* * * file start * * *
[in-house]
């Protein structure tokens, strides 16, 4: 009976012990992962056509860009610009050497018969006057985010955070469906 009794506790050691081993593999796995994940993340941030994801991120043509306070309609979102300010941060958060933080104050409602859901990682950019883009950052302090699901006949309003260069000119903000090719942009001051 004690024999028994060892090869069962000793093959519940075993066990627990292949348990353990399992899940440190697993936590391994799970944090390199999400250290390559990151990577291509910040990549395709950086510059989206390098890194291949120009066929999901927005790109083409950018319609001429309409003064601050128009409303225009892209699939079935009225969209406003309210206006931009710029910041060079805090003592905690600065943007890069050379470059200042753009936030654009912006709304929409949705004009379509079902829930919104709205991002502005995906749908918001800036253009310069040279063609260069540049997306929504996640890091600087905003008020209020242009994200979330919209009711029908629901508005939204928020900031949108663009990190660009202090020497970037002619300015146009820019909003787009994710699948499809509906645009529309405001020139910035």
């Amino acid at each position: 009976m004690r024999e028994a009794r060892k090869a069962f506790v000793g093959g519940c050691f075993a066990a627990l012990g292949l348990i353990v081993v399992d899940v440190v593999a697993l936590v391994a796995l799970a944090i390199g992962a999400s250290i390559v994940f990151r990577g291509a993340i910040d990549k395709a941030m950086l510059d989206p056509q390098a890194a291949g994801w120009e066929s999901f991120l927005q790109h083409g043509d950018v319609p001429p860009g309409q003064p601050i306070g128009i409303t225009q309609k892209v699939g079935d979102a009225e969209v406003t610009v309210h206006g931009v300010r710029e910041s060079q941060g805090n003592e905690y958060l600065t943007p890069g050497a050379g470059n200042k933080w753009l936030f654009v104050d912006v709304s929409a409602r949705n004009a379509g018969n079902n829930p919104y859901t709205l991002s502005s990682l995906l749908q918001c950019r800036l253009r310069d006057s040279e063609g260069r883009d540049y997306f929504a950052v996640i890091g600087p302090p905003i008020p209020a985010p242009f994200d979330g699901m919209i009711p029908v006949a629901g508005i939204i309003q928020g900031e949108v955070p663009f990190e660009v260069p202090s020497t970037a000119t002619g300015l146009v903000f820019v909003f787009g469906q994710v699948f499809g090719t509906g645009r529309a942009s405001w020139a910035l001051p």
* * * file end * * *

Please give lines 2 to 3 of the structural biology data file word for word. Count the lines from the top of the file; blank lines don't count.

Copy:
């Protein structure tokens, strides 16, 4: 009976012990992962056509860009610009050497018969006057985010955070469906 009794506790050691081993593999796995994940993340941030994801991120043509306070309609979102300010941060958060933080104050409602859901990682950019883009950052302090699901006949309003260069000119903000090719942009001051 004690024999028994060892090869069962000793093959519940075993066990627990292949348990353990399992899940440190697993936590391994799970944090390199999400250290390559990151990577291509910040990549395709950086510059989206390098890194291949120009066929999901927005790109083409950018319609001429309409003064601050128009409303225009892209699939079935009225969209406003309210206006931009710029910041060079805090003592905690600065943007890069050379470059200042753009936030654009912006709304929409949705004009379509079902829930919104709205991002502005995906749908918001800036253009310069040279063609260069540049997306929504996640890091600087905003008020209020242009994200979330919209009711029908629901508005939204928020900031949108663009990190660009202090020497970037002619300015146009820019909003787009994710699948499809509906645009529309405001020139910035």
């Amino acid at each position: 009976m004690r024999e028994a009794r060892k090869a069962f506790v000793g093959g519940c050691f075993a066990a627990l012990g292949l348990i353990v081993v399992d899940v440190v593999a697993l936590v391994a796995l799970a944090i390199g992962a999400s250290i390559v994940f990151r990577g291509a993340i910040d990549k395709a941030m950086l510059d989206p056509q390098a890194a291949g994801w120009e066929s999901f991120l927005q790109h083409g043509d950018v319609p001429p860009g309409q003064p601050i306070g128009i409303t225009q309609k892209v699939g079935d979102a009225e969209v406003t610009v309210h206006g931009v300010r710029e910041s060079q941060g805090n003592e905690y958060l600065t943007p890069g050497a050379g470059n200042k933080w753009l936030f654009v104050d912006v709304s929409a409602r949705n004009a379509g018969n079902n829930p919104y859901t709205l991002s502005s990682l995906l749908q918001c950019r800036l253009r310069d006057s040279e063609g260069r883009d540049y997306f929504a950052v996640i890091g600087p302090p905003i008020p209020a985010p242009f994200d979330g699901m919209i009711p029908v006949a629901g508005i939204i309003q928020g900031e949108v955070p663009f990190e660009v260069p202090s020497t970037a000119t002619g300015l146009v903000f820019v909003f787009g469906q994710v699948f499809g090719t509906g645009r529309a942009s405001w020139a910035l001051p």